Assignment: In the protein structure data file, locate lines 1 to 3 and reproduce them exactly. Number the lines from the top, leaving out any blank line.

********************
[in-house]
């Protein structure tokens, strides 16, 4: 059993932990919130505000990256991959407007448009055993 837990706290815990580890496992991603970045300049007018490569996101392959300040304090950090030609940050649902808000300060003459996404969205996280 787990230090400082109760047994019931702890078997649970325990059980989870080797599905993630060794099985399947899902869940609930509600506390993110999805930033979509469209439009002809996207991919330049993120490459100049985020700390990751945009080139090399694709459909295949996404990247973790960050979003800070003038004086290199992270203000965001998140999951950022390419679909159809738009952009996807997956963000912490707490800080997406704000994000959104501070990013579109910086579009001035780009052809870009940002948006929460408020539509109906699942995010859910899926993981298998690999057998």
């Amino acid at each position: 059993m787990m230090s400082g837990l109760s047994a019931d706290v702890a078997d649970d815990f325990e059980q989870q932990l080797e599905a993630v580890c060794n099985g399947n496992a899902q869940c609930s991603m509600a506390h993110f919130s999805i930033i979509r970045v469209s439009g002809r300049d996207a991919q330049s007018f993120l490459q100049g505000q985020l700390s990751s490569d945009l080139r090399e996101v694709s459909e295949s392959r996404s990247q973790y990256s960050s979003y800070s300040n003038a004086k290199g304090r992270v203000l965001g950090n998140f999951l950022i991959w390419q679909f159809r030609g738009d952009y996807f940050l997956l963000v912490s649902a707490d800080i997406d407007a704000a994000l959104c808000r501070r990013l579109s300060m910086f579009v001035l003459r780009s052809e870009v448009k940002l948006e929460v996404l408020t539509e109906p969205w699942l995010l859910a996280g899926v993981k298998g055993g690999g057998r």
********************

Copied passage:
[in-house]
């Protein structure tokens, strides 16, 4: 059993932990919130505000990256991959407007448009055993 837990706290815990580890496992991603970045300049007018490569996101392959300040304090950090030609940050649902808000300060003459996404969205996280 787990230090400082109760047994019931702890078997649970325990059980989870080797599905993630060794099985399947899902869940609930509600506390993110999805930033979509469209439009002809996207991919330049993120490459100049985020700390990751945009080139090399694709459909295949996404990247973790960050979003800070003038004086290199992270203000965001998140999951950022390419679909159809738009952009996807997956963000912490707490800080997406704000994000959104501070990013579109910086579009001035780009052809870009940002948006929460408020539509109906699942995010859910899926993981298998690999057998």
């Amino acid at each position: 059993m787990m230090s400082g837990l109760s047994a019931d706290v702890a078997d649970d815990f325990e059980q989870q932990l080797e599905a993630v580890c060794n099985g399947n496992a899902q869940c609930s991603m509600a506390h993110f919130s999805i930033i979509r970045v469209s439009g002809r300049d996207a991919q330049s007018f993120l490459q100049g505000q985020l700390s990751s490569d945009l080139r090399e996101v694709s459909e295949s392959r996404s990247q973790y990256s960050s979003y800070s300040n003038a004086k290199g304090r992270v203000l965001g950090n998140f999951l950022i991959w390419q679909f159809r030609g738009d952009y996807f940050l997956l963000v912490s649902a707490d800080i997406d407007a704000a994000l959104c808000r501070r990013l579109s300060m910086f579009v001035l003459r780009s052809e870009v448009k940002l948006e929460v996404l408020t539509e109906p969205w699942l995010l859910a996280g899926v993981k298998g055993g690999g057998r």